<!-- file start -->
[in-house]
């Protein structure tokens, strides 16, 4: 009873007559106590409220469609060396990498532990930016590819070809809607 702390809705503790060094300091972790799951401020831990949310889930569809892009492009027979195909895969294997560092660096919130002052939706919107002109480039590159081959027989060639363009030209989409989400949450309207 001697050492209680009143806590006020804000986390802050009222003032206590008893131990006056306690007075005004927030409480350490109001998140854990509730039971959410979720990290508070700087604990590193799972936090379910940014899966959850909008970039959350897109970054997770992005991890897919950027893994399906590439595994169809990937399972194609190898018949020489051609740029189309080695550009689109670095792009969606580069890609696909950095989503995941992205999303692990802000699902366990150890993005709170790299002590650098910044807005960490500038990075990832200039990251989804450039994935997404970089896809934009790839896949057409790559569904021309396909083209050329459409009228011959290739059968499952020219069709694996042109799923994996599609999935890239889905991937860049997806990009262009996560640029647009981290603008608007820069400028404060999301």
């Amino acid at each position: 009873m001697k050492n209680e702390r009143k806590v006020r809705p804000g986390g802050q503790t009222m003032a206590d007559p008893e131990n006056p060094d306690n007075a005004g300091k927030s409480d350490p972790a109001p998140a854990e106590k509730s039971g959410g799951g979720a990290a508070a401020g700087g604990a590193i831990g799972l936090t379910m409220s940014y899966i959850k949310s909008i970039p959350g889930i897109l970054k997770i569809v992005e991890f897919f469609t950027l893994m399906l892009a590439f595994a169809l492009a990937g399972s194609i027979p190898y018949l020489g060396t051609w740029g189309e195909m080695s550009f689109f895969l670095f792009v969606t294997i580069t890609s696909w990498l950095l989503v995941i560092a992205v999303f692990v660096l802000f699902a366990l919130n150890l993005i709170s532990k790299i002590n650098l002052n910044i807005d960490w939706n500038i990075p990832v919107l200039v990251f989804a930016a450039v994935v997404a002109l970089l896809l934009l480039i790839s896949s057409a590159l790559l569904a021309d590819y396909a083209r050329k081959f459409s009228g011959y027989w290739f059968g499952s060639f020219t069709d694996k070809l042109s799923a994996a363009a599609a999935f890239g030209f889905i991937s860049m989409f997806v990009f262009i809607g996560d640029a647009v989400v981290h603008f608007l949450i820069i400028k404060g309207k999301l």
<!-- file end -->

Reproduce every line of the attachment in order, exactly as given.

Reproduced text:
[in-house]
């Protein structure tokens, strides 16, 4: 009873007559106590409220469609060396990498532990930016590819070809809607 702390809705503790060094300091972790799951401020831990949310889930569809892009492009027979195909895969294997560092660096919130002052939706919107002109480039590159081959027989060639363009030209989409989400949450309207 001697050492209680009143806590006020804000986390802050009222003032206590008893131990006056306690007075005004927030409480350490109001998140854990509730039971959410979720990290508070700087604990590193799972936090379910940014899966959850909008970039959350897109970054997770992005991890897919950027893994399906590439595994169809990937399972194609190898018949020489051609740029189309080695550009689109670095792009969606580069890609696909950095989503995941992205999303692990802000699902366990150890993005709170790299002590650098910044807005960490500038990075990832200039990251989804450039994935997404970089896809934009790839896949057409790559569904021309396909083209050329459409009228011959290739059968499952020219069709694996042109799923994996599609999935890239889905991937860049997806990009262009996560640029647009981290603008608007820069400028404060999301």
């Amino acid at each position: 009873m001697k050492n209680e702390r009143k806590v006020r809705p804000g986390g802050q503790t009222m003032a206590d007559p008893e131990n006056p060094d306690n007075a005004g300091k927030s409480d350490p972790a109001p998140a854990e106590k509730s039971g959410g799951g979720a990290a508070a401020g700087g604990a590193i831990g799972l936090t379910m409220s940014y899966i959850k949310s909008i970039p959350g889930i897109l970054k997770i569809v992005e991890f897919f469609t950027l893994m399906l892009a590439f595994a169809l492009a990937g399972s194609i027979p190898y018949l020489g060396t051609w740029g189309e195909m080695s550009f689109f895969l670095f792009v969606t294997i580069t890609s696909w990498l950095l989503v995941i560092a992205v999303f692990v660096l802000f699902a366990l919130n150890l993005i709170s532990k790299i002590n650098l002052n910044i807005d960490w939706n500038i990075p990832v919107l200039v990251f989804a930016a450039v994935v997404a002109l970089l896809l934009l480039i790839s896949s057409a590159l790559l569904a021309d590819y396909a083209r050329k081959f459409s009228g011959y027989w290739f059968g499952s060639f020219t069709d694996k070809l042109s799923a994996a363009a599609a999935f890239g030209f889905i991937s860049m989409f997806v990009f262009i809607g996560d640029a647009v989400v981290h603008f608007l949450i820069i400028k404060g309207k999301l």